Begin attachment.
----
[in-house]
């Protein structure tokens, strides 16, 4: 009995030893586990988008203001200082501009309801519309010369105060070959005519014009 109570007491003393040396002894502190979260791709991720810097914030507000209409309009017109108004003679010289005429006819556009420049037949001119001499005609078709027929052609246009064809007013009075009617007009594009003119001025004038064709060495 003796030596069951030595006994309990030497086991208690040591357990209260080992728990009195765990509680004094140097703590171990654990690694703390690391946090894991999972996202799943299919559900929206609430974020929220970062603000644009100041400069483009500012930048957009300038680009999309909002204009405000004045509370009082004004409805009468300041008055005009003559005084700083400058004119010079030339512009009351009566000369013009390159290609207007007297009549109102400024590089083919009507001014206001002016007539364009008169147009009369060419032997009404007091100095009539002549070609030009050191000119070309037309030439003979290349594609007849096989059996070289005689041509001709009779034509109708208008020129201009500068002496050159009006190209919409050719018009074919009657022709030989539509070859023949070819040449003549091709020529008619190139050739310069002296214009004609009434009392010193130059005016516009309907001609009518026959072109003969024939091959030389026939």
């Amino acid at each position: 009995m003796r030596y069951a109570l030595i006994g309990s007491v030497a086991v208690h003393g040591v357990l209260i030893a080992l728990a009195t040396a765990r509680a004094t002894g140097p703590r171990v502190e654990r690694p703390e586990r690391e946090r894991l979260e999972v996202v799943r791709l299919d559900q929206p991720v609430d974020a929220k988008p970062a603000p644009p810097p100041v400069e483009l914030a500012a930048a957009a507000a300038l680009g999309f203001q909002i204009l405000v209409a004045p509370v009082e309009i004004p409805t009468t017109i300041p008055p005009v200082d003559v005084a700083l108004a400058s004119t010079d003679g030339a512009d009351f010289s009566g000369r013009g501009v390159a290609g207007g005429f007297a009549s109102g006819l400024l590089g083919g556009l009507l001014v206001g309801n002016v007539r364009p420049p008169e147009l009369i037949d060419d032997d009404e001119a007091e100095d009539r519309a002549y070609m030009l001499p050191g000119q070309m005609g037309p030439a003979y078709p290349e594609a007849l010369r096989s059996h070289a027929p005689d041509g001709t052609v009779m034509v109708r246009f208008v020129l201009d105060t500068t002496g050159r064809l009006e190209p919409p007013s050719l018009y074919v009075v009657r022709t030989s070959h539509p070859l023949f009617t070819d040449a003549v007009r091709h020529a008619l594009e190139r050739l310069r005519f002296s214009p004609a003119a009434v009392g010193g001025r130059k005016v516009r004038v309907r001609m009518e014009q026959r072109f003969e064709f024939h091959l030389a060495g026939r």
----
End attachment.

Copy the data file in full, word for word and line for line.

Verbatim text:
[in-house]
């Protein structure tokens, strides 16, 4: 009995030893586990988008203001200082501009309801519309010369105060070959005519014009 109570007491003393040396002894502190979260791709991720810097914030507000209409309009017109108004003679010289005429006819556009420049037949001119001499005609078709027929052609246009064809007013009075009617007009594009003119001025004038064709060495 003796030596069951030595006994309990030497086991208690040591357990209260080992728990009195765990509680004094140097703590171990654990690694703390690391946090894991999972996202799943299919559900929206609430974020929220970062603000644009100041400069483009500012930048957009300038680009999309909002204009405000004045509370009082004004409805009468300041008055005009003559005084700083400058004119010079030339512009009351009566000369013009390159290609207007007297009549109102400024590089083919009507001014206001002016007539364009008169147009009369060419032997009404007091100095009539002549070609030009050191000119070309037309030439003979290349594609007849096989059996070289005689041509001709009779034509109708208008020129201009500068002496050159009006190209919409050719018009074919009657022709030989539509070859023949070819040449003549091709020529008619190139050739310069002296214009004609009434009392010193130059005016516009309907001609009518026959072109003969024939091959030389026939």
């Amino acid at each position: 009995m003796r030596y069951a109570l030595i006994g309990s007491v030497a086991v208690h003393g040591v357990l209260i030893a080992l728990a009195t040396a765990r509680a004094t002894g140097p703590r171990v502190e654990r690694p703390e586990r690391e946090r894991l979260e999972v996202v799943r791709l299919d559900q929206p991720v609430d974020a929220k988008p970062a603000p644009p810097p100041v400069e483009l914030a500012a930048a957009a507000a300038l680009g999309f203001q909002i204009l405000v209409a004045p509370v009082e309009i004004p409805t009468t017109i300041p008055p005009v200082d003559v005084a700083l108004a400058s004119t010079d003679g030339a512009d009351f010289s009566g000369r013009g501009v390159a290609g207007g005429f007297a009549s109102g006819l400024l590089g083919g556009l009507l001014v206001g309801n002016v007539r364009p420049p008169e147009l009369i037949d060419d032997d009404e001119a007091e100095d009539r519309a002549y070609m030009l001499p050191g000119q070309m005609g037309p030439a003979y078709p290349e594609a007849l010369r096989s059996h070289a027929p005689d041509g001709t052609v009779m034509v109708r246009f208008v020129l201009d105060t500068t002496g050159r064809l009006e190209p919409p007013s050719l018009y074919v009075v009657r022709t030989s070959h539509p070859l023949f009617t070819d040449a003549v007009r091709h020529a008619l594009e190139r050739l310069r005519f002296s214009p004609a003119a009434v009392g010193g001025r130059k005016v516009r004038v309907r001609m009518e014009q026959r072109f003969e064709f024939h091959l030389a060495g026939r």